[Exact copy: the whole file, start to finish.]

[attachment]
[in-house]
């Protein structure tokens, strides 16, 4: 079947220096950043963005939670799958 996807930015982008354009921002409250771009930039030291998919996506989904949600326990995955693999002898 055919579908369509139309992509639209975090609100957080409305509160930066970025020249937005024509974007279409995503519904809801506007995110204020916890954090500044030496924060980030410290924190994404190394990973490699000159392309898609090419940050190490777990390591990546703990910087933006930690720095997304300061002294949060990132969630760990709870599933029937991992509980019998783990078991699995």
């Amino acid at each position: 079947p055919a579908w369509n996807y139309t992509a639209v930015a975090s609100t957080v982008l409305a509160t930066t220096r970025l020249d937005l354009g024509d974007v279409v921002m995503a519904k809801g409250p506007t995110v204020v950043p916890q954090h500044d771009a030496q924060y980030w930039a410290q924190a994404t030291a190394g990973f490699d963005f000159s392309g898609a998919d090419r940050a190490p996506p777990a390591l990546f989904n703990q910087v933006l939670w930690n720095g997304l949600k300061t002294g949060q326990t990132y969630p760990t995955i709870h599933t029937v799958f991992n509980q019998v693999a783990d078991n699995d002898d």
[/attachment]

[in-house]
């Protein structure tokens, strides 16, 4: 079947220096950043963005939670799958 996807930015982008354009921002409250771009930039030291998919996506989904949600326990995955693999002898 055919579908369509139309992509639209975090609100957080409305509160930066970025020249937005024509974007279409995503519904809801506007995110204020916890954090500044030496924060980030410290924190994404190394990973490699000159392309898609090419940050190490777990390591990546703990910087933006930690720095997304300061002294949060990132969630760990709870599933029937991992509980019998783990078991699995």
């Amino acid at each position: 079947p055919a579908w369509n996807y139309t992509a639209v930015a975090s609100t957080v982008l409305a509160t930066t220096r970025l020249d937005l354009g024509d974007v279409v921002m995503a519904k809801g409250p506007t995110v204020v950043p916890q954090h500044d771009a030496q924060y980030w930039a410290q924190a994404t030291a190394g990973f490699d963005f000159s392309g898609a998919d090419r940050a190490p996506p777990a390591l990546f989904n703990q910087v933006l939670w930690n720095g997304l949600k300061t002294g949060q326990t990132y969630p760990t995955i709870h599933t029937v799958f991992n509980q019998v693999a783990d078991n699995d002898d």